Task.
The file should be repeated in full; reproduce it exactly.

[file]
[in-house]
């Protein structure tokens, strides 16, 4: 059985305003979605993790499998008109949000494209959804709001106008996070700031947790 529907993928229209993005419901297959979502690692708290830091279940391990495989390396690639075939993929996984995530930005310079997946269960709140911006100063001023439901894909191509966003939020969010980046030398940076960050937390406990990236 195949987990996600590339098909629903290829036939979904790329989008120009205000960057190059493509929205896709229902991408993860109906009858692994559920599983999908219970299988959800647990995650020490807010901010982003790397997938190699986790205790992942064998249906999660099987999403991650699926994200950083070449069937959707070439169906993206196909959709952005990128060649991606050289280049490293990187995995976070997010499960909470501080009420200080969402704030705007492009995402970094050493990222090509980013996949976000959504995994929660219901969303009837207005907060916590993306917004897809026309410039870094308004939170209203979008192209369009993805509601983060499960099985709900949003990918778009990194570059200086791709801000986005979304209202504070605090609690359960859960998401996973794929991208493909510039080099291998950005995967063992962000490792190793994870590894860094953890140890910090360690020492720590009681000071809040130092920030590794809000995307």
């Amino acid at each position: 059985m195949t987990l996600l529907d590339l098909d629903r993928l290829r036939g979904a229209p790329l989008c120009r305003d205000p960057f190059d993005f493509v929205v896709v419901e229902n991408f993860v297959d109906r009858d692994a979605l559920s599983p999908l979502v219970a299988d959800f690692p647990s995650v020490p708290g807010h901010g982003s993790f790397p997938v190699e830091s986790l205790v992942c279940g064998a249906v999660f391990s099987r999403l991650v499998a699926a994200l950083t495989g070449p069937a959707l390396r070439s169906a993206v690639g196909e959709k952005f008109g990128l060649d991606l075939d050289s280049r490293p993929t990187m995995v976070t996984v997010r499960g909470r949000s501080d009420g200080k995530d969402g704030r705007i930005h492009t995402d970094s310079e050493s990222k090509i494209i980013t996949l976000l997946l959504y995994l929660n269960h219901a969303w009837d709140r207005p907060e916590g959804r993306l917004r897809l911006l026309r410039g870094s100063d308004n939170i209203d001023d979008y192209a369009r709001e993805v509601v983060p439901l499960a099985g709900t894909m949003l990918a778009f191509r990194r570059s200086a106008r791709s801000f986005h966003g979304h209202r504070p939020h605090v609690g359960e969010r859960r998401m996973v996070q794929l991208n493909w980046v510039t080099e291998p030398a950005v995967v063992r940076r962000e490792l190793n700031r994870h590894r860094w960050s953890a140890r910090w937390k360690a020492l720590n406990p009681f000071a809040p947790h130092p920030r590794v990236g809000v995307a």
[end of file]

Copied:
[in-house]
């Protein structure tokens, strides 16, 4: 059985305003979605993790499998008109949000494209959804709001106008996070700031947790 529907993928229209993005419901297959979502690692708290830091279940391990495989390396690639075939993929996984995530930005310079997946269960709140911006100063001023439901894909191509966003939020969010980046030398940076960050937390406990990236 195949987990996600590339098909629903290829036939979904790329989008120009205000960057190059493509929205896709229902991408993860109906009858692994559920599983999908219970299988959800647990995650020490807010901010982003790397997938190699986790205790992942064998249906999660099987999403991650699926994200950083070449069937959707070439169906993206196909959709952005990128060649991606050289280049490293990187995995976070997010499960909470501080009420200080969402704030705007492009995402970094050493990222090509980013996949976000959504995994929660219901969303009837207005907060916590993306917004897809026309410039870094308004939170209203979008192209369009993805509601983060499960099985709900949003990918778009990194570059200086791709801000986005979304209202504070605090609690359960859960998401996973794929991208493909510039080099291998950005995967063992962000490792190793994870590894860094953890140890910090360690020492720590009681000071809040130092920030590794809000995307």
């Amino acid at each position: 059985m195949t987990l996600l529907d590339l098909d629903r993928l290829r036939g979904a229209p790329l989008c120009r305003d205000p960057f190059d993005f493509v929205v896709v419901e229902n991408f993860v297959d109906r009858d692994a979605l559920s599983p999908l979502v219970a299988d959800f690692p647990s995650v020490p708290g807010h901010g982003s993790f790397p997938v190699e830091s986790l205790v992942c279940g064998a249906v999660f391990s099987r999403l991650v499998a699926a994200l950083t495989g070449p069937a959707l390396r070439s169906a993206v690639g196909e959709k952005f008109g990128l060649d991606l075939d050289s280049r490293p993929t990187m995995v976070t996984v997010r499960g909470r949000s501080d009420g200080k995530d969402g704030r705007i930005h492009t995402d970094s310079e050493s990222k090509i494209i980013t996949l976000l997946l959504y995994l929660n269960h219901a969303w009837d709140r207005p907060e916590g959804r993306l917004r897809l911006l026309r410039g870094s100063d308004n939170i209203d001023d979008y192209a369009r709001e993805v509601v983060p439901l499960a099985g709900t894909m949003l990918a778009f191509r990194r570059s200086a106008r791709s801000f986005h966003g979304h209202r504070p939020h605090v609690g359960e969010r859960r998401m996973v996070q794929l991208n493909w980046v510039t080099e291998p030398a950005v995967v063992r940076r962000e490792l190793n700031r994870h590894r860094w960050s953890a140890r910090w937390k360690a020492l720590n406990p009681f000071a809040p947790h130092p920030r590794v990236g809000v995307a």